The example implements a very simple Silverlight custom control named SimpleNumericUpDown. The control is a templateable control, meaning that the UI is defined in a XAML file that serves as the default UI, but any consumer of the control can change the visual appearance by applying a new template. Nevertheless, the basic accessibility characteristics of the control can be shaped by the control author, and can apply even for cases where the visible UI is noticably different. This separation between design-implementation and code-behavior is one reason for the peer-owner design in UI Automation. The majority of the example shows the C# code, including the following :

Control definition class:

   public class SimpleNumericUpDown : Control
       public SimpleNumericUpDown()
           this.DefaultStyleKey = typeof(SimpleNumericUpDown);
       protected override System.Windows.Automation.Peers.AutomationPeer OnCreateAutomationPeer()
           return new SimpleNumericUpDownAutomationPeer(this);
 // templating and event handlers omitted
       public static DependencyProperty NumericValueProperty = DependencyProperty.Register(
           new PropertyMetadata(0)
       public Int32 NumericValue
           get { return (Int32)this.GetValue(NumericValueProperty); }
           set {this.SetValue(NumericValueProperty,value);}

Automation peer definition:

   public class SimpleNumericUpDownAutomationPeer : FrameworkElementAutomationPeer, IValueProvider
       private SimpleNumericUpDown OwnerControl { get { return (SimpleNumericUpDown)Owner; } }
       public SimpleNumericUpDownAutomationPeer(SimpleNumericUpDown owner)
           : base(owner) {}
       //peer overrides
       protected override string GetClassNameCore()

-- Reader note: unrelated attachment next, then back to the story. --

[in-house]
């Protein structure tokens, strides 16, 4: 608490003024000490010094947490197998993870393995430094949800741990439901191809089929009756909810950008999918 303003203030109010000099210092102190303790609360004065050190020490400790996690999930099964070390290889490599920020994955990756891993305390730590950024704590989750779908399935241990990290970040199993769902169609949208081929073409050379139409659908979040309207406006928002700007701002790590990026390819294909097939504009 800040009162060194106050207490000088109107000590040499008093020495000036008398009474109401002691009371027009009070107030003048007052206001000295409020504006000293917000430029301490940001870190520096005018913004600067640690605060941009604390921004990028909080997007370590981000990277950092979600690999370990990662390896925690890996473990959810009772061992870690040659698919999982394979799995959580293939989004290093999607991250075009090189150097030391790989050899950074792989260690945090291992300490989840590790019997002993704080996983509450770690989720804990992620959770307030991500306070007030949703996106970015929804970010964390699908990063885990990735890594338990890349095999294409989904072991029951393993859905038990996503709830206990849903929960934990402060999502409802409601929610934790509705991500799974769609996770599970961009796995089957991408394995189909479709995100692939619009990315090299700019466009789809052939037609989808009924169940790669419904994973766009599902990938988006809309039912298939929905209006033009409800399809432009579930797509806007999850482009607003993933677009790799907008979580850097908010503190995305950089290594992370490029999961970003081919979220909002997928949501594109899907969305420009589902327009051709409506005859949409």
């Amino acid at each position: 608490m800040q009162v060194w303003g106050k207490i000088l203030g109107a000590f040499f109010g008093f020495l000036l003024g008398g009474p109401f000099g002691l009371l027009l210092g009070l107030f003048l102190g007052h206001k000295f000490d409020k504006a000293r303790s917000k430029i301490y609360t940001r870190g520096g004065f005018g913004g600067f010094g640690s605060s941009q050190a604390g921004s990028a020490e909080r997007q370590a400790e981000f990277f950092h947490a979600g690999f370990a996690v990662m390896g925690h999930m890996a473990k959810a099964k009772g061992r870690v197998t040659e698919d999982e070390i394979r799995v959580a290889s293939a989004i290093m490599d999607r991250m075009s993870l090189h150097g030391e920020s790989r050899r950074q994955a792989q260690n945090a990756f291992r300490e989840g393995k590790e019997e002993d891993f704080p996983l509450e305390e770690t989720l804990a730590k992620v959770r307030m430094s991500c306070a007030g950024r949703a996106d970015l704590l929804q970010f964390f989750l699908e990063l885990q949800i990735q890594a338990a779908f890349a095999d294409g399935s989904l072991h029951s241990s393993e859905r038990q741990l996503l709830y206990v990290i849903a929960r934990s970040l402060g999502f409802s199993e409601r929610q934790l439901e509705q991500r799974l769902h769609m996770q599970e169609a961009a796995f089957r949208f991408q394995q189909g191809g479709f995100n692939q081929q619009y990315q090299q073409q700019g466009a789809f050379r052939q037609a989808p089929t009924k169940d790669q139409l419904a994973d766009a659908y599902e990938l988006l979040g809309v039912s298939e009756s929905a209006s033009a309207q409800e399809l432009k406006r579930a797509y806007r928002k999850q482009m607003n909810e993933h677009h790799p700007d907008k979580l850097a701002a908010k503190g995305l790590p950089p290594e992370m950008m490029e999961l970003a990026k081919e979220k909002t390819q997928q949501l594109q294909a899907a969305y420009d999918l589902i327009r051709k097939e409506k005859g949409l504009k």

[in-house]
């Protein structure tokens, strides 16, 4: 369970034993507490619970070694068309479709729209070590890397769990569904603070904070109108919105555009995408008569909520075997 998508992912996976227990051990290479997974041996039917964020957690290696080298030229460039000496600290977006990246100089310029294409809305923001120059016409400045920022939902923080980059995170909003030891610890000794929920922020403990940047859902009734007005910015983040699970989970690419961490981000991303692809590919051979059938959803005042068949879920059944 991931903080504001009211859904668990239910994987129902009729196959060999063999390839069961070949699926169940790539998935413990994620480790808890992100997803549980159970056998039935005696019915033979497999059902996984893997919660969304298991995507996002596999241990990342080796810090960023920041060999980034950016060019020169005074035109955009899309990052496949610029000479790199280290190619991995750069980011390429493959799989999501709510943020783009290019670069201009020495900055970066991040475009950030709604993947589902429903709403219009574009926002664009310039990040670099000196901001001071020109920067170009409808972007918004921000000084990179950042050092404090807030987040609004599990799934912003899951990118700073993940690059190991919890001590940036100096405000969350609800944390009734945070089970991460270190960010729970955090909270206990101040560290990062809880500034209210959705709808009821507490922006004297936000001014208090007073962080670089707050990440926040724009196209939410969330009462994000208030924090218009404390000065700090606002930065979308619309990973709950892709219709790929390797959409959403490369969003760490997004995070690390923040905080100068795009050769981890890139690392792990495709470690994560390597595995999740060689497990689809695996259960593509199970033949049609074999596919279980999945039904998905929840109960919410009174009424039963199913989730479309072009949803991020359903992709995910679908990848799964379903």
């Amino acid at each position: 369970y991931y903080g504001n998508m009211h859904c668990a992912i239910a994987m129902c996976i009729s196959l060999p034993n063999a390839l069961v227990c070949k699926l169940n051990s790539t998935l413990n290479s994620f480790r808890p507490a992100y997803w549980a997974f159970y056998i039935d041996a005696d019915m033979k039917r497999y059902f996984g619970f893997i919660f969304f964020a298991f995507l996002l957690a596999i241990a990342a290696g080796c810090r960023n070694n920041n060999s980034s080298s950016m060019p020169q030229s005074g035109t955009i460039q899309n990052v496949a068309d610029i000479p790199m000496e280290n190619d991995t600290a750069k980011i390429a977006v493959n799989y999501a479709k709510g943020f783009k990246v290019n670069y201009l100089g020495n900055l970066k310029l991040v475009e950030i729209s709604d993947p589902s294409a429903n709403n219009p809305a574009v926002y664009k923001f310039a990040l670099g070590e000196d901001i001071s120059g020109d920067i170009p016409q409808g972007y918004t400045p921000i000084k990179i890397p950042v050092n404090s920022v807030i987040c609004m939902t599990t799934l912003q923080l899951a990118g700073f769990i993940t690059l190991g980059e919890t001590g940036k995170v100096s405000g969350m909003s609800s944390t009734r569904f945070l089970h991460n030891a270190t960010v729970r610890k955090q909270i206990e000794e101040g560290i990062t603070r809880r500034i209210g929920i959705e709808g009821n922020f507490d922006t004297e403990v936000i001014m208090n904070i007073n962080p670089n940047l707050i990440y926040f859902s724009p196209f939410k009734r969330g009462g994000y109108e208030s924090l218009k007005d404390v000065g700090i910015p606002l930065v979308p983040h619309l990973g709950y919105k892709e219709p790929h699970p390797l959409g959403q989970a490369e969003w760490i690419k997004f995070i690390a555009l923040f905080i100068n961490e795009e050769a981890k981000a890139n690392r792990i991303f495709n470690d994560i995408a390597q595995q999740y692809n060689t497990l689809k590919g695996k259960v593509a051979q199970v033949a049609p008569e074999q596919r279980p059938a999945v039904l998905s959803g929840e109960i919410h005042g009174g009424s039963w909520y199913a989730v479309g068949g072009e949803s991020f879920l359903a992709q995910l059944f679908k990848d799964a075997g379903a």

return "SimpleNumericUpDown";
       protected override AutomationControlType GetAutomationControlTypeCore()
           return AutomationControlType.Spinner;
       public override object GetPattern(PatternInterface patternInterface) {
           if (patternInterface == PatternInterface.Value)
               return this;
           return base.GetPattern(patternInterface);
       // Value pattern implementation
       String IValueProvider.Value
           get { return OwnerControl.NumericValue.ToString(); }
       bool IValueProvider.IsReadOnly {get{return false;}}
       void IValueProvider.SetValue(string value)
           OwnerControl.NumericValue = Convert.ToInt32(value);

This example is shown in operation in the working example of Simple Numeric UpDown control.


Resources are for information purposes only, no endorsement implied.



  1. Using a browser that supports Silverlight, open an HTML page that references a Silverlight application through an object tag. To see UI Automation, use Microsoft Windows as platform.

  2. Use a verification tool that is capable of showing the full automation tree, and an object’s UI Automation properties and patterns as part of the tree. (For example, use UIAVerify or Silverlight Spy; see Resources links.) Select the item in the automation tree that is accessing the relevant custom automation peer implementation.

  3. Examine the set of properties exposed in the tree. Check that name is reported by Name, that the class name is reported as ClassName, and that there is a role as reported by the value of ControlType.

  4. If the control is expected to report a value, check that the value is reported in the tree somehow. (Exactly which property reports the value varies depending on the control function and pattern; for more information, see Windows Automation API).

  5. Check whether a control pattern is reported in the tree. If a control pattern is reported, test the methods of that pattern using facilities in the verification tool. Verify that invoking the methods has changed the corresponding read only property values in the tree.

Expected Results

#3, #4, and #5 (if applicable) are true.

If this is a sufficient technique for a success criterion, failing this test procedure does not necessarily mean that the success criterion has not been satisfied in some other way, only that this technique has not been successfully implemented and can not be used to claim conformance.